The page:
Dr. Dudley Lamming receives UW2020: WARF Discovery Initiative Award

Dr. Dudley Lamming in lab

Dudley Lamming, PhD, assistant professor, Endocrinology, Diabetes and Metabolism, is the principal investigator on a new project that aims to accelerate diabetes and metabolism research at UW–Madison.

With support from the UW2020: WARF Discovery Initiative, Dr. Lamming and collaborators will establish two new innovative research core facilities that will provide state-of-the-art experimental capacity for a new Comprehensive Diabetes Center at UW–Madison. The new cores include a Mouse Phenotyping and Surgery Core (MPSC) and the Advanced Lipidomics Facility (ALF).

Mouse metabolic phenotyping is a crucial component of modern biomedical research and critical to experiments analyzing whole animal metabolism in mouse models of obesity, diabetes, aging, and many other diseases. The study of lipid metabolites will allow for the development of new diagnostic and therapeutic tools to combat diabetes and metabolic disease.

Research on obesity, diabetes and metabolism has significant public health relevance. Obesity is associated with an increased risk of diseases, including type 2 diabetes, cardiovascular disease, cancer and Alzheimer’s disease.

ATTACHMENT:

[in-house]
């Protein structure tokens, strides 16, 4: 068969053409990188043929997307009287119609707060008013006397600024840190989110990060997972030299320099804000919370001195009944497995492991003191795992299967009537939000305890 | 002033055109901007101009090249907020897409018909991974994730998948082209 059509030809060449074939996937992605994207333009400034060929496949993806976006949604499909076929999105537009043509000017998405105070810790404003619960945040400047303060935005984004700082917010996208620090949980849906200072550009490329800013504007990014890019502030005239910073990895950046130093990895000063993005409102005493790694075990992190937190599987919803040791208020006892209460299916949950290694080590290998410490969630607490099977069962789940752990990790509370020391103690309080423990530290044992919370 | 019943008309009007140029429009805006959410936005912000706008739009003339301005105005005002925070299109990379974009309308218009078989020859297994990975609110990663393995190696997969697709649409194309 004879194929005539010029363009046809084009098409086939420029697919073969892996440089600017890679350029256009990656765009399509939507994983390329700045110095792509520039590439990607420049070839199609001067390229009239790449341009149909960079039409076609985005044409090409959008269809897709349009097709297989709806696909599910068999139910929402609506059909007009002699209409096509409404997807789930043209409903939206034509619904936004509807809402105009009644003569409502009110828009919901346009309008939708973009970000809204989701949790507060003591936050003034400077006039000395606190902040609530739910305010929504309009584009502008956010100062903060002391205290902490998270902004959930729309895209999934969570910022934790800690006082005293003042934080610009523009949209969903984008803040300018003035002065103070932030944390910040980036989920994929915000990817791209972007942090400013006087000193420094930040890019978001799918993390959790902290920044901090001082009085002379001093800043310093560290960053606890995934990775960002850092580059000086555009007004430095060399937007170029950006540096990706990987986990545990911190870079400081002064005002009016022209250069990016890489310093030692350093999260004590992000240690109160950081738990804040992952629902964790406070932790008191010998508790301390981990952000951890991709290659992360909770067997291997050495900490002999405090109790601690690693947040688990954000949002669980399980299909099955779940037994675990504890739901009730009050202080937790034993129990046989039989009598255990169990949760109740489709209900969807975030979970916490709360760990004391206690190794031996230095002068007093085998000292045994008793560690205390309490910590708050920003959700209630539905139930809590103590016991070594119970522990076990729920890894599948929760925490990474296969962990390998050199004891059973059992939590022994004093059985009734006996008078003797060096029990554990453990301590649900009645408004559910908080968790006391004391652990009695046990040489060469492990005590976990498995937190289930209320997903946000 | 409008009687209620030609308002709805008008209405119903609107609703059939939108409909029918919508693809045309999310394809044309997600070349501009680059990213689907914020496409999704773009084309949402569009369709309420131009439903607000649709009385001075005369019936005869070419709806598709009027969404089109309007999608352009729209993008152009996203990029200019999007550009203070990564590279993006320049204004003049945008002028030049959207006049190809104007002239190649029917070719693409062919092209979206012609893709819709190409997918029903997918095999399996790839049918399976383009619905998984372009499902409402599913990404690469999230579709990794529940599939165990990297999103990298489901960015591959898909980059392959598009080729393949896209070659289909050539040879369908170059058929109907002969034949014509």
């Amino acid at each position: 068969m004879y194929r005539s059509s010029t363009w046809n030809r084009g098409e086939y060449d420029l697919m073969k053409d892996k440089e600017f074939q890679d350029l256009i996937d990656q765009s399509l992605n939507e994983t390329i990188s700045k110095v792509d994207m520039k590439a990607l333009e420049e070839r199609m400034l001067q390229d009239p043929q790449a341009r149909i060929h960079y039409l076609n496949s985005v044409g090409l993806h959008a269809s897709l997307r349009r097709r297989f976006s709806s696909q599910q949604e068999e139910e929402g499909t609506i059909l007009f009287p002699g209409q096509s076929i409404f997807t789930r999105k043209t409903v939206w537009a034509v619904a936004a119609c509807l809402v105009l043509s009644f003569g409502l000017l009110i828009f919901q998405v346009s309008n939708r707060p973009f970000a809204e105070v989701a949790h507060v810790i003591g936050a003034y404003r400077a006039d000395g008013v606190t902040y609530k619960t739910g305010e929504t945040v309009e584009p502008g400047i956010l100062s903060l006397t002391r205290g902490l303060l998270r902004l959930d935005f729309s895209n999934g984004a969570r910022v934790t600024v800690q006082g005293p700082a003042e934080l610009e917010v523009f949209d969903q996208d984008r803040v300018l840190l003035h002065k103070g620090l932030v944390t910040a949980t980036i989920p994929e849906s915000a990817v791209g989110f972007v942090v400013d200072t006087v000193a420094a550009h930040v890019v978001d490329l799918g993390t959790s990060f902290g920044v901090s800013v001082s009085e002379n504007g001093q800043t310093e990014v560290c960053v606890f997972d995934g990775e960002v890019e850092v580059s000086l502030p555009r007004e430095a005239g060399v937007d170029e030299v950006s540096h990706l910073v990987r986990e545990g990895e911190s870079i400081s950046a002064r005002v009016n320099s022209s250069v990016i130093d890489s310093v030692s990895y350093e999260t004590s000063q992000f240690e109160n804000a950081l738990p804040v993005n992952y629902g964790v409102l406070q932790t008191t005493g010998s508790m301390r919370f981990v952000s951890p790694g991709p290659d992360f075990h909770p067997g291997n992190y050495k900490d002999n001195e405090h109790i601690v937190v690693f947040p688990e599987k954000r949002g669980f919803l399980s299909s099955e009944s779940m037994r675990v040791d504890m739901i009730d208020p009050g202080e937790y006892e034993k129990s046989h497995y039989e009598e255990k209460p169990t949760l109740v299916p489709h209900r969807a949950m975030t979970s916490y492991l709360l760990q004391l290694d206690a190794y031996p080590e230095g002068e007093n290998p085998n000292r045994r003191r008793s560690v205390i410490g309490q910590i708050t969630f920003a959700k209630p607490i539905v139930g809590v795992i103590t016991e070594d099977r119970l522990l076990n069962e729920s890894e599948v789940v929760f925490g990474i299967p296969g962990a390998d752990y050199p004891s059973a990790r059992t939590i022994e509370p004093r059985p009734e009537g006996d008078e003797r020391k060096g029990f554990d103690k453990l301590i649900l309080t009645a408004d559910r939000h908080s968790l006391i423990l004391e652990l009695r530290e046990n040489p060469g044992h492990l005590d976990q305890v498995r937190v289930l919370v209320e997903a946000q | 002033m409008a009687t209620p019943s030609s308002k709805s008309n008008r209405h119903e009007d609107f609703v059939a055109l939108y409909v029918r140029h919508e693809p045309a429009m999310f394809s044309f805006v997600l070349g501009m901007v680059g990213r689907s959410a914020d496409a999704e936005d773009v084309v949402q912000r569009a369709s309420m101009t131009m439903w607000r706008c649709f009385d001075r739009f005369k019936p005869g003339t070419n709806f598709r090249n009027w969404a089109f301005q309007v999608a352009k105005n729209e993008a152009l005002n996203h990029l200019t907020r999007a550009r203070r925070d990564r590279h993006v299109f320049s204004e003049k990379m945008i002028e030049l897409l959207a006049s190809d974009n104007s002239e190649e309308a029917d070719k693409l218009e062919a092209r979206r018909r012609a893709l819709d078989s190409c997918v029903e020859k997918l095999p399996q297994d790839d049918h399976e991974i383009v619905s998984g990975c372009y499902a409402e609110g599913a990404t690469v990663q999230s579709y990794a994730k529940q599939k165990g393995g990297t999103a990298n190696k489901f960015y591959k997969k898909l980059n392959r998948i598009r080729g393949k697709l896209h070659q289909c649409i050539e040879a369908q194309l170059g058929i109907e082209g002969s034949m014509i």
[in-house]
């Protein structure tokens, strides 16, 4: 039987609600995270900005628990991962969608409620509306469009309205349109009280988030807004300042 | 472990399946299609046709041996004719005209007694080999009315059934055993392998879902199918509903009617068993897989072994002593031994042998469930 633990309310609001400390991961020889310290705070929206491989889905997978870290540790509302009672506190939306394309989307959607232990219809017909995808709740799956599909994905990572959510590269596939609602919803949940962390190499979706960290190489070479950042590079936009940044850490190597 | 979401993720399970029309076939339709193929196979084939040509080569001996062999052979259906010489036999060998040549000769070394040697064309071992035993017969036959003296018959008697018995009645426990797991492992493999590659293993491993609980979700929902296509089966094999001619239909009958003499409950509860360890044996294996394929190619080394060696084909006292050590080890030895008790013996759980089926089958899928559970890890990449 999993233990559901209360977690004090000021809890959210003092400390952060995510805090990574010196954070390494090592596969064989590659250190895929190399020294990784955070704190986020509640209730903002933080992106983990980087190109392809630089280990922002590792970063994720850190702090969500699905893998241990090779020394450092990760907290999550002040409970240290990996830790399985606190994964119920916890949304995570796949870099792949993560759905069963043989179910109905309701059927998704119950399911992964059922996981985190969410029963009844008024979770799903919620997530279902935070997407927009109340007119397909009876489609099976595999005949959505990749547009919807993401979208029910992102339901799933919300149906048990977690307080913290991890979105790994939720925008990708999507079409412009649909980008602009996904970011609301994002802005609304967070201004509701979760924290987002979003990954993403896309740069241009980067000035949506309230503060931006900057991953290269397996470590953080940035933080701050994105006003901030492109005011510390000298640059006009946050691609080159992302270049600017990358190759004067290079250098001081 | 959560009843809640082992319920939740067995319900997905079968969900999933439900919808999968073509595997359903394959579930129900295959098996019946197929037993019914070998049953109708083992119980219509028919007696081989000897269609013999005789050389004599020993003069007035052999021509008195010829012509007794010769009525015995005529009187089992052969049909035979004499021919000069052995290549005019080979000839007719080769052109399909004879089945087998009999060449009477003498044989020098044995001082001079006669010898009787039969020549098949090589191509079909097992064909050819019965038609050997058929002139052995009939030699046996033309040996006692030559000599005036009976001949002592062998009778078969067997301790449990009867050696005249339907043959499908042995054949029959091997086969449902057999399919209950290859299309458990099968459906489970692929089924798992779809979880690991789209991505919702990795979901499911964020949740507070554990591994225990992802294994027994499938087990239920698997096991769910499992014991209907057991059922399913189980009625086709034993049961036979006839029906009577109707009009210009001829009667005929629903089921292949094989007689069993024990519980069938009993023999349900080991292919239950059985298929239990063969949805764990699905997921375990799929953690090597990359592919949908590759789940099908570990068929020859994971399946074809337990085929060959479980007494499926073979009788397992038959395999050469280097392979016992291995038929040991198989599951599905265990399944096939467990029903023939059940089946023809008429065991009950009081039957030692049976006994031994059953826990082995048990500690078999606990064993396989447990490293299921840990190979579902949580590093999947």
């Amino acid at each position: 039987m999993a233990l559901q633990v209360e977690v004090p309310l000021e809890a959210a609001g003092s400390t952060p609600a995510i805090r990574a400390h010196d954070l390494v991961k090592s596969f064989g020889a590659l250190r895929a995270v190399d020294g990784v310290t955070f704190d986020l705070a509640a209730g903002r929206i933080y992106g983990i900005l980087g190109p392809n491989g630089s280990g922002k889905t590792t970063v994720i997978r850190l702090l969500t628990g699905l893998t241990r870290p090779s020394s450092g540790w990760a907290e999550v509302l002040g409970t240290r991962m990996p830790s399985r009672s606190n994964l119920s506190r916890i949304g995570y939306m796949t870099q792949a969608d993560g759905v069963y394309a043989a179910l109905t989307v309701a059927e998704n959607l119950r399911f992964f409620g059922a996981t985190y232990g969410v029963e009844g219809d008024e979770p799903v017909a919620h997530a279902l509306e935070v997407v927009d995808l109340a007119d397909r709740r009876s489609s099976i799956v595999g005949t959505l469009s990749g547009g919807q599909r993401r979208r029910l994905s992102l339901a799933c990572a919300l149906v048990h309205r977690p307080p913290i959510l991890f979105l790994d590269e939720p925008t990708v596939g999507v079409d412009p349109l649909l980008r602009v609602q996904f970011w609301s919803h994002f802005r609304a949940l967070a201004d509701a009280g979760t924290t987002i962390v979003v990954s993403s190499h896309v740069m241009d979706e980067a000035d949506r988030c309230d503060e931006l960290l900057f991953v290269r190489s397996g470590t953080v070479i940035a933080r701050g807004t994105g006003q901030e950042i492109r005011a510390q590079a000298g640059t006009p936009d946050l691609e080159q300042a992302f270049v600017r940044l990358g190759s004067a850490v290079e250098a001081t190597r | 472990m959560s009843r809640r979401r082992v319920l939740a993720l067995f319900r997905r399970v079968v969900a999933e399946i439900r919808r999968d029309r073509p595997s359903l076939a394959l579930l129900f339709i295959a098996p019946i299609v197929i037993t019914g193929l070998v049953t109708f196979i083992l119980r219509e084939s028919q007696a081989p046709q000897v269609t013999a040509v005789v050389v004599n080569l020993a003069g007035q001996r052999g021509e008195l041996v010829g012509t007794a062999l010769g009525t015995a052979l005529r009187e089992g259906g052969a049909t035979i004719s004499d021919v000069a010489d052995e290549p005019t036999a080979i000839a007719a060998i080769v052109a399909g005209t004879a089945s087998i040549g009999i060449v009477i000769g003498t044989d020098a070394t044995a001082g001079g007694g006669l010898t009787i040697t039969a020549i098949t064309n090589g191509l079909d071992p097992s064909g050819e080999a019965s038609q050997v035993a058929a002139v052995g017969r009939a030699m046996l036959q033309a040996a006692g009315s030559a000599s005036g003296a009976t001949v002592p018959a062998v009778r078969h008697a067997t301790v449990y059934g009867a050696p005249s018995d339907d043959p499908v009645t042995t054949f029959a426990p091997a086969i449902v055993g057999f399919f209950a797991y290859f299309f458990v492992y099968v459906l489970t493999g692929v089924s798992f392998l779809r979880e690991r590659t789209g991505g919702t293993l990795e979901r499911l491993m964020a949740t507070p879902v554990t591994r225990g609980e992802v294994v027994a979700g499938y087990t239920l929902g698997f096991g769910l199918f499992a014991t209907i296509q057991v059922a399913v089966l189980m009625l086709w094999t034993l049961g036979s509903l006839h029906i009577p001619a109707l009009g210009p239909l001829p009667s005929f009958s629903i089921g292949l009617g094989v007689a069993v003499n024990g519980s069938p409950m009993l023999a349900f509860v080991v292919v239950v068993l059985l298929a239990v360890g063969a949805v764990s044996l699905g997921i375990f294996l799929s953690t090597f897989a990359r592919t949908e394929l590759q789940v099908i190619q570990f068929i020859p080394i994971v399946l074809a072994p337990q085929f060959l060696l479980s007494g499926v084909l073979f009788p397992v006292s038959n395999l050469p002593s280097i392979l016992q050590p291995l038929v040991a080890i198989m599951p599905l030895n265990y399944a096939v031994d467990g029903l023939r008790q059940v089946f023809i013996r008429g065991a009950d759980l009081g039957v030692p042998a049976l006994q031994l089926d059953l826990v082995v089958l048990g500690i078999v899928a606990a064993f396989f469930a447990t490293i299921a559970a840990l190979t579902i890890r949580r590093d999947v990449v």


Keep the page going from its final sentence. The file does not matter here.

Over 475,000 Wisconsin residents have diabetes, resulting in estimated healthcare costs of over $6 billion per year. An additional 1.4 million Wisconsinites over the age of 20 are estimated to have pre-diabetes. Diabetes adversely impacts under-represented minorities, leading to higher rates and secondary complications.

Judith Simcox, PhD, assistant professor, Department of Biochemistry, is the project’s co-principal investigator.

Co-investigators are:

The UW2020: WARF Discovery Initiative is funded by the Office of the Vice Chancellor for Research and Graduate Education and the Wisconsin Alumni Research Foundation.

Its goal is to stimulate and support cutting-edge, highly innovative and groundbreaking research at UW–Madison and to support acquisition of shared instruments or equipment that will foster significant advances in research.


Banner: File photo of Dr. Lamming and a former graduate student in his lab. Credit: Clint Thayer/Department of Medicine.